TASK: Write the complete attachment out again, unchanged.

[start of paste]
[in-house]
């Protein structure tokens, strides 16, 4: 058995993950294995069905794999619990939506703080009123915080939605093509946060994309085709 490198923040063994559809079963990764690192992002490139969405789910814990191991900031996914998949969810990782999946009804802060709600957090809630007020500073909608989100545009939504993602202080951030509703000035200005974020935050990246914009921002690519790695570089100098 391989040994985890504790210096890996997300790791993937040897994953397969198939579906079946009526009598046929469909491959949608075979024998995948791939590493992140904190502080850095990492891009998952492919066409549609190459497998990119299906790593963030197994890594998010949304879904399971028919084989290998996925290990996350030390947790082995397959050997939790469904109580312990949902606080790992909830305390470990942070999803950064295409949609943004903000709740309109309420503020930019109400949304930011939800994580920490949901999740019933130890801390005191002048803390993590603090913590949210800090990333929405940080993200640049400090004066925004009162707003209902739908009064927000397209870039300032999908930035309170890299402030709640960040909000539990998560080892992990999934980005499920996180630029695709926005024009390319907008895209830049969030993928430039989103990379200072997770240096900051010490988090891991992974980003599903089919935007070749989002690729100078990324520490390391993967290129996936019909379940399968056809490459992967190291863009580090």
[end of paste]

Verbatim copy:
[in-house]
């Protein structure tokens, strides 16, 4: 058995993950294995069905794999619990939506703080009123915080939605093509946060994309085709 490198923040063994559809079963990764690192992002490139969405789910814990191991900031996914998949969810990782999946009804802060709600957090809630007020500073909608989100545009939504993602202080951030509703000035200005974020935050990246914009921002690519790695570089100098 391989040994985890504790210096890996997300790791993937040897994953397969198939579906079946009526009598046929469909491959949608075979024998995948791939590493992140904190502080850095990492891009998952492919066409549609190459497998990119299906790593963030197994890594998010949304879904399971028919084989290998996925290990996350030390947790082995397959050997939790469904109580312990949902606080790992909830305390470990942070999803950064295409949609943004903000709740309109309420503020930019109400949304930011939800994580920490949901999740019933130890801390005191002048803390993590603090913590949210800090990333929405940080993200640049400090004066925004009162707003209902739908009064927000397209870039300032999908930035309170890299402030709640960040909000539990998560080892992990999934980005499920996180630029695709926005024009390319907008895209830049969030993928430039989103990379200072997770240096900051010490988090891991992974980003599903089919935007070749989002690729100078990324520490390391993967290129996936019909379940399968056809490459992967190291863009580090």